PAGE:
Back to Beverly Hills and the home of Teuscher Chocolates. There are only 7 Teuscher's in the U.S. all receiving weekly shipments from Zurich, Switzerland. Not only is the chocolate of very high quality, but their packaging is colorful and whimsical. Owner Aviva Covitz was most generous with her time. I soon discovered Teuscher's champagne truffles cannot be beat. Adjacent to the shop is a coffee bar where all the chocolate drinks use Teuscher's product. The mocha cappuccino is a winner.
Day three took us to Godiva Chocolatier at the Beverly Center. Their shiny gold boxes and upscale displays are reminiscent of European chocolate shops I have visited. I learned that Godiva US is owned by the Campbell Soup Company and that most of the candy is made in Pennsylvania with a very small percent coming from Belgium. But nevermind, taste I did! The new creme brulee dessert chocolates are to die for and the lion of Belgium and caramel nut bouchee remain my favorites.
The crew next took over a hotel room where we filmed a segment in which I order chocolate by phone. We strewn the room with empty candy wrappers, empty candy boxes and mail order catalogues. For once, no calories here.
A visit to Chocolates, Etc. on N. Bedford Drive in Beverly Hills proved to enlighten us about an interesting mother/daughter team. They make candy, sell candy and have some fun stories to tell. Mom insisted I taste their made-on-premises dark turtles. I also sampled a house favorite, oreo cookies dipped in chocolate. All were quite tasty!
Day four was dedicated to traveling from L.A. to San Francisco. Part of the crew drove so as to transport the delicate lighting and audio equipment. The rest of us flew. A day of reprieve from chocolate, which I welcomed. I never thought I'd say that.
Back to work on day five. The fun began by interviewing Jack Anton, President and CEO of Ghirardelli Chocolate Company. Domingo Ghirardelli began selling chocolate to the gold rush miners in 1852. I sat down to a cup of Ghirardelli hot chocolate and immediately noticed that Jack was wearing a Nicole Miller Ghirardelli-commissioned necktie. Is the whole world into chocolate? I tasted their pillow pockets during the taping and was sent home with a few more samples. A new product I couldn't help but bring back to the office is a computer mouse pad with Ghirardelli products on it and a bite taken out of one corner!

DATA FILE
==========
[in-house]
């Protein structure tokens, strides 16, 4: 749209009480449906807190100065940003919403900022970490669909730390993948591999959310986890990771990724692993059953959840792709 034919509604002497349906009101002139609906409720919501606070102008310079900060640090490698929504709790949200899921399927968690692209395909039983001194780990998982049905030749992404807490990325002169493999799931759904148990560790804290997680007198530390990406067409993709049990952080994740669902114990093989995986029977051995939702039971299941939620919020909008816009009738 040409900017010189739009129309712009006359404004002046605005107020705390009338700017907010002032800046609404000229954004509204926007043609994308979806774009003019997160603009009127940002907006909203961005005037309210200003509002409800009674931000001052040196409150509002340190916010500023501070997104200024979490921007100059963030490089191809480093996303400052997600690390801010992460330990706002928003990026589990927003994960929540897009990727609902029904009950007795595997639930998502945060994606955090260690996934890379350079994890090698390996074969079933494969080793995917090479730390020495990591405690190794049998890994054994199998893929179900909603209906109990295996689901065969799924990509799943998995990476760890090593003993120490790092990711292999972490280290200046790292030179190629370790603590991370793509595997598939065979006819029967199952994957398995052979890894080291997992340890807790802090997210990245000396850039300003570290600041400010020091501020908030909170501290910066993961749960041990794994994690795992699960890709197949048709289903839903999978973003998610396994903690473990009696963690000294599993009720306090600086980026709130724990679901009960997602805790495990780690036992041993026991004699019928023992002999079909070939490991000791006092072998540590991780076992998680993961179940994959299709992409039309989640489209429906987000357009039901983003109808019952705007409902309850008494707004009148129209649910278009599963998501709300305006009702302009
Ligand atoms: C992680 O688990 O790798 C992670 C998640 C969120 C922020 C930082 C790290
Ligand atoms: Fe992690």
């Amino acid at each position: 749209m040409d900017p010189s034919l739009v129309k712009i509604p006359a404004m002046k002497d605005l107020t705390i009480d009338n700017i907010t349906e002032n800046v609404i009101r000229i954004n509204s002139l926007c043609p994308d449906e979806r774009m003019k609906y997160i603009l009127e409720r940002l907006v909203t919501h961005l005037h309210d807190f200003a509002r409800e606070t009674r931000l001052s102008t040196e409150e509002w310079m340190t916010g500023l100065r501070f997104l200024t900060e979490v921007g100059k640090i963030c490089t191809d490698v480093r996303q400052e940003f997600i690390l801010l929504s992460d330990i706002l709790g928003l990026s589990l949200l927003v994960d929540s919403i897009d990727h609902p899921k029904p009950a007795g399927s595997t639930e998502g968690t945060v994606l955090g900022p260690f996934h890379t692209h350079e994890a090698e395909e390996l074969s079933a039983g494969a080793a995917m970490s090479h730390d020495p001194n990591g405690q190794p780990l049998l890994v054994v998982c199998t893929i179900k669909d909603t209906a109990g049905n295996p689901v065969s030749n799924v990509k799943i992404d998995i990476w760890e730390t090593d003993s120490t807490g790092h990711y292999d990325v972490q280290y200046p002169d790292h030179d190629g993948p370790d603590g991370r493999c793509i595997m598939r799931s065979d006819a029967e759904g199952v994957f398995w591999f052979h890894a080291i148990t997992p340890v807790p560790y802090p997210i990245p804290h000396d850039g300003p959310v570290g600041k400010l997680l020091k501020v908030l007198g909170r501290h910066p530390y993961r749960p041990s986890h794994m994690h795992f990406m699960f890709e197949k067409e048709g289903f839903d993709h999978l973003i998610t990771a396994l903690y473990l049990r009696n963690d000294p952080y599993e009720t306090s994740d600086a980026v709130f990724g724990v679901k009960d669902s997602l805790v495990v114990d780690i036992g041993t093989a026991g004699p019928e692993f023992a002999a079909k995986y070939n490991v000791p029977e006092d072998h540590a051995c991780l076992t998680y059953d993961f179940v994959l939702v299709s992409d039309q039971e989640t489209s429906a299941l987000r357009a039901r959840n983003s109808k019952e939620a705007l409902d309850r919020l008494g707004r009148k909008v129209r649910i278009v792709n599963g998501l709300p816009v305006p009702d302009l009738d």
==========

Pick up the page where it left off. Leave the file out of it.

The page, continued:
Guittard Chocolate Company afforded a factory tour where I donned a hair net before I could enter. I slit open a burlap bag full of coffee beans, tasted the bitter nibs as they came off the conveyor belt and help break a 10 pound block of chocolate. But it was the truck filled with 50,000 pounds of liquid chocolate that excited me. While it looks much like a gasoline truck, just to think there was "liquid gold" in that truck was a delight. I now understand the enormity of Gary Guittard's position, fourth generation of a family owned business started by his great-grandfather in 1868.
On to Joseph Schmidt Confections, home to 32 different flavors of truffles, beautiful packaging and a chocolatier who has fun with his business. Joseph is an artist who sculpts chocolate into many forms, from seasonal goodies to special order items such as the Golden Gate Bridge. More than 100 employeesproduce over 50,000 truffles a day using a million pounds of Belgium chocolatea year. Schmidt chocolates are sold in over 2,000 retail and food serviceaccounts.
Our final day, day six, began at Ghirardelli Square near Fisherman's Wharf inSan Francisco. Eating a chocolate fudge sundae at 10:00 a.m. was my charge. Conquer it I must andconquer it I did!
On to the Joseph Schmidt retail store South of Market Street in San Francisco. The store was packed to thegills with colorful packaging, egg-shaped truffles, slick truffles and seasonal gifts of chocolate.
Interviewing Gary Guittard and his teenage daughter Amy ended our day. On a picnic table in front of theBurlingame factory I learned the family history--and what the future holds for Guittard.
As I boarded my airplane having finished nine days work, I was laden with chocolate. For the first time ever,I wasn't even interested in a single taste!
If you can't get enough of that Southern California sunshine, read Sally's Beverly Hills article. Or, if Northern California ismore your style, check our Ports o' Call: San Francisco section.